Lingshuang Jack Mao

Also published as: Lingshuang Mao


Sound Analogies with Phoneme Embeddings
Miikka P. Silfverberg | Lingshuang Mao | Mans Hulden
Proceedings of the Society for Computation in Linguistics (SCiL) 2018


Data Augmentation for Morphological Reinflection
Miikka Silfverberg | Adam Wiemerslage | Ling Liu | Lingshuang Jack Mao
Proceedings of the CoNLL SIGMORPHON 2017 Shared Task: Universal Morphological Reinflection


Morphological reinflection with conditional random fields and unsupervised features
Ling Liu | Lingshuang Jack Mao
Proceedings of the 14th SIGMORPHON Workshop on Computational Research in Phonetics, Phonology, and Morphology

How Regular is Japanese Loanword Adaptation? A Computational Study
Lingshuang Mao | Mans Hulden
Proceedings of COLING 2016, the 26th International Conference on Computational Linguistics: Technical Papers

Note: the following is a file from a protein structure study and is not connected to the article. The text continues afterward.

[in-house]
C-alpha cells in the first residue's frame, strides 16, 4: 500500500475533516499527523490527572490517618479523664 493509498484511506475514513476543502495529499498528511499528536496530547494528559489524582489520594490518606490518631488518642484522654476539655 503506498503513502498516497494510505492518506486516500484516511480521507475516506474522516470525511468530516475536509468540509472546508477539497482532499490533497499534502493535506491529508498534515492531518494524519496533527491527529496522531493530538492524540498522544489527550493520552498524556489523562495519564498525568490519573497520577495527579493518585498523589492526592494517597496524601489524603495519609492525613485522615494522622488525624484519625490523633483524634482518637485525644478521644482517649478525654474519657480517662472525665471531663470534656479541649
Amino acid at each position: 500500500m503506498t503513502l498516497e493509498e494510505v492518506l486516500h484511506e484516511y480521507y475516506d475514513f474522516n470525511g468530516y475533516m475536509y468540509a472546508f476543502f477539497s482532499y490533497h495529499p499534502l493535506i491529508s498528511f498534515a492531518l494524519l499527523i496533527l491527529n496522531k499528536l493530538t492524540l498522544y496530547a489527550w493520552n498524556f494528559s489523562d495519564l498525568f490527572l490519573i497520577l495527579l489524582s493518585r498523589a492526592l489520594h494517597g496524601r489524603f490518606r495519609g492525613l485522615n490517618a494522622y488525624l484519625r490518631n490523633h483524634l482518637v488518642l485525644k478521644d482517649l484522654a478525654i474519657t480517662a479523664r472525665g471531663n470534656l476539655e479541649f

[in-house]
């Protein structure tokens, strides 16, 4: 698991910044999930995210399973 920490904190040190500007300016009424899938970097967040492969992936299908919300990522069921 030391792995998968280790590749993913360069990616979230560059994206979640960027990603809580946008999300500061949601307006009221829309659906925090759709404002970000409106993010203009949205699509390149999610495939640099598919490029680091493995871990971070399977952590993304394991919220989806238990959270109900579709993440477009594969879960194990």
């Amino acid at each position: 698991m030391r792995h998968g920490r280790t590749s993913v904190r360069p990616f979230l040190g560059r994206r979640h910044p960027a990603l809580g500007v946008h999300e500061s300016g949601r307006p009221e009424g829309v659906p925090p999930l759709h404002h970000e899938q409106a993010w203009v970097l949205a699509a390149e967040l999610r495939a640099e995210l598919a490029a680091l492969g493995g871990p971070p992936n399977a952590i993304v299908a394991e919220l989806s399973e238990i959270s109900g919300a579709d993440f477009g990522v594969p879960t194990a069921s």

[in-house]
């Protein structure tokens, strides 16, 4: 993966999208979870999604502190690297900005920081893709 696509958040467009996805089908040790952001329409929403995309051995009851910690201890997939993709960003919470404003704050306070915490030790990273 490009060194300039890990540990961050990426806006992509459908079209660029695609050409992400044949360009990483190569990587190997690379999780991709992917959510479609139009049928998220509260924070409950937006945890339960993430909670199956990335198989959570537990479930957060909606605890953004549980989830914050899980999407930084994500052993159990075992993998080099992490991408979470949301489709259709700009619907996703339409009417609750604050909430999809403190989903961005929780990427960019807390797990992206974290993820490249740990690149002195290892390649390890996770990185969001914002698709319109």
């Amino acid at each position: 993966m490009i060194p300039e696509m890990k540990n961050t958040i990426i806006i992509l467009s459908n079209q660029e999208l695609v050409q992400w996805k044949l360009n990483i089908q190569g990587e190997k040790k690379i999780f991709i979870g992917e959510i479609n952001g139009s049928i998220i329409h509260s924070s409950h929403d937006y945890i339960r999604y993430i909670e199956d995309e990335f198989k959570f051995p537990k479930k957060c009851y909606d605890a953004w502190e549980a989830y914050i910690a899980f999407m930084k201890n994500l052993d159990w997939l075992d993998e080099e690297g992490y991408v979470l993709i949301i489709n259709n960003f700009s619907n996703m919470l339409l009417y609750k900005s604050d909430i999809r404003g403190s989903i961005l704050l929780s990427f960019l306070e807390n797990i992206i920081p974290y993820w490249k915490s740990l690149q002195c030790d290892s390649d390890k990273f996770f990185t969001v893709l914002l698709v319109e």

The modifications that foreign loanwords undergo when adapted into Japanese have been the subject of much study in linguistics. The scholarly interest of the topic can be attributed to the fact that Japanese loanwords undergo a complex series of phonological adaptations, something which has been puzzling scholars for decades. While previous studies of Japanese loanword accommodation have focused on specific phonological phenomena of limited scope, the current study leverages computational methods to provide a more complete description of all the sound changes that occur when adopting English words into Japanese. To investigate this, we have developed a parallel corpus of 250 English transcriptions and their respective Japanese equivalents. These words were then used to develop a wide-coverage finite state transducer based phonological grammar that mimics the behavior of the Japanese adaption process. By developing rules with the goal of accounting completely for a large number of borrowing and analyzing forms mistakenly generated by the system, we discovered an internal inconsistency inside the loanword phonology of the Japanese language, something arguably underestimated by previous studies. The result of the investigation suggests that there are multiple ‘dimensions’ that shape the output form of the current Japanese loanwords. These dimensions include orthography, phonetics, and historical changes.